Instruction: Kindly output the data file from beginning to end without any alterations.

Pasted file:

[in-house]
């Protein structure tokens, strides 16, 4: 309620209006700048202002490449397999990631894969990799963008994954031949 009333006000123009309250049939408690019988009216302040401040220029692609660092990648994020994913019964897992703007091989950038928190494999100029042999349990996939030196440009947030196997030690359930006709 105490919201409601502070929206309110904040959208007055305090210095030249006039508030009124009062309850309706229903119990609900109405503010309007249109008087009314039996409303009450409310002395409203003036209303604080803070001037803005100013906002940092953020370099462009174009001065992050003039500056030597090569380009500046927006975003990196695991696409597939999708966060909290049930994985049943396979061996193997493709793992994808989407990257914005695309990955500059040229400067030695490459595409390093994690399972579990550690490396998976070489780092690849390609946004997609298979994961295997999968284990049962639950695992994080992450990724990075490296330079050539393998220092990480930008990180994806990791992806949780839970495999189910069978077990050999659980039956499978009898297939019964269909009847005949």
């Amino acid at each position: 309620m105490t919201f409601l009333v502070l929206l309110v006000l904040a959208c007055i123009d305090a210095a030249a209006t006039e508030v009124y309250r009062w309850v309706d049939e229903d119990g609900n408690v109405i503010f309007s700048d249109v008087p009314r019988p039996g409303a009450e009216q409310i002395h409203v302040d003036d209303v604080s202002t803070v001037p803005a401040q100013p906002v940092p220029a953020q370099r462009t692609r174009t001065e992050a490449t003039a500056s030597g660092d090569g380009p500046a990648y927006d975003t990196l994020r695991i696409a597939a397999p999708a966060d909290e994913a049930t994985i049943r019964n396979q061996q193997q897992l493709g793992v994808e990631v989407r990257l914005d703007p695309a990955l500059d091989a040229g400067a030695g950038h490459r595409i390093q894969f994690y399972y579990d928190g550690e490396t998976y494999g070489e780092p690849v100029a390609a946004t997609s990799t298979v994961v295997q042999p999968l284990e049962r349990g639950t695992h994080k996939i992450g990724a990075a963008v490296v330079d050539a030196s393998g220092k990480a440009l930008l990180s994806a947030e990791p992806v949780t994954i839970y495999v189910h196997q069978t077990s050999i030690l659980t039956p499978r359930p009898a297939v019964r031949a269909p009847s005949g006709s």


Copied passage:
[in-house]
């Protein structure tokens, strides 16, 4: 309620209006700048202002490449397999990631894969990799963008994954031949 009333006000123009309250049939408690019988009216302040401040220029692609660092990648994020994913019964897992703007091989950038928190494999100029042999349990996939030196440009947030196997030690359930006709 105490919201409601502070929206309110904040959208007055305090210095030249006039508030009124009062309850309706229903119990609900109405503010309007249109008087009314039996409303009450409310002395409203003036209303604080803070001037803005100013906002940092953020370099462009174009001065992050003039500056030597090569380009500046927006975003990196695991696409597939999708966060909290049930994985049943396979061996193997493709793992994808989407990257914005695309990955500059040229400067030695490459595409390093994690399972579990550690490396998976070489780092690849390609946004997609298979994961295997999968284990049962639950695992994080992450990724990075490296330079050539393998220092990480930008990180994806990791992806949780839970495999189910069978077990050999659980039956499978009898297939019964269909009847005949």
């Amino acid at each position: 309620m105490t919201f409601l009333v502070l929206l309110v006000l904040a959208c007055i123009d305090a210095a030249a209006t006039e508030v009124y309250r009062w309850v309706d049939e229903d119990g609900n408690v109405i503010f309007s700048d249109v008087p009314r019988p039996g409303a009450e009216q409310i002395h409203v302040d003036d209303v604080s202002t803070v001037p803005a401040q100013p906002v940092p220029a953020q370099r462009t692609r174009t001065e992050a490449t003039a500056s030597g660092d090569g380009p500046a990648y927006d975003t990196l994020r695991i696409a597939a397999p999708a966060d909290e994913a049930t994985i049943r019964n396979q061996q193997q897992l493709g793992v994808e990631v989407r990257l914005d703007p695309a990955l500059d091989a040229g400067a030695g950038h490459r595409i390093q894969f994690y399972y579990d928190g550690e490396t998976y494999g070489e780092p690849v100029a390609a946004t997609s990799t298979v994961v295997q042999p999968l284990e049962r349990g639950t695992h994080k996939i992450g990724a990075a963008v490296v330079d050539a030196s393998g220092k990480a440009l930008l990180s994806a947030e990791p992806v949780t994954i839970y495999v189910h196997q069978t077990s050999i030690l659980t039956p499978r359930p009898a297939v019964r031949a269909p009847s005949g006709s």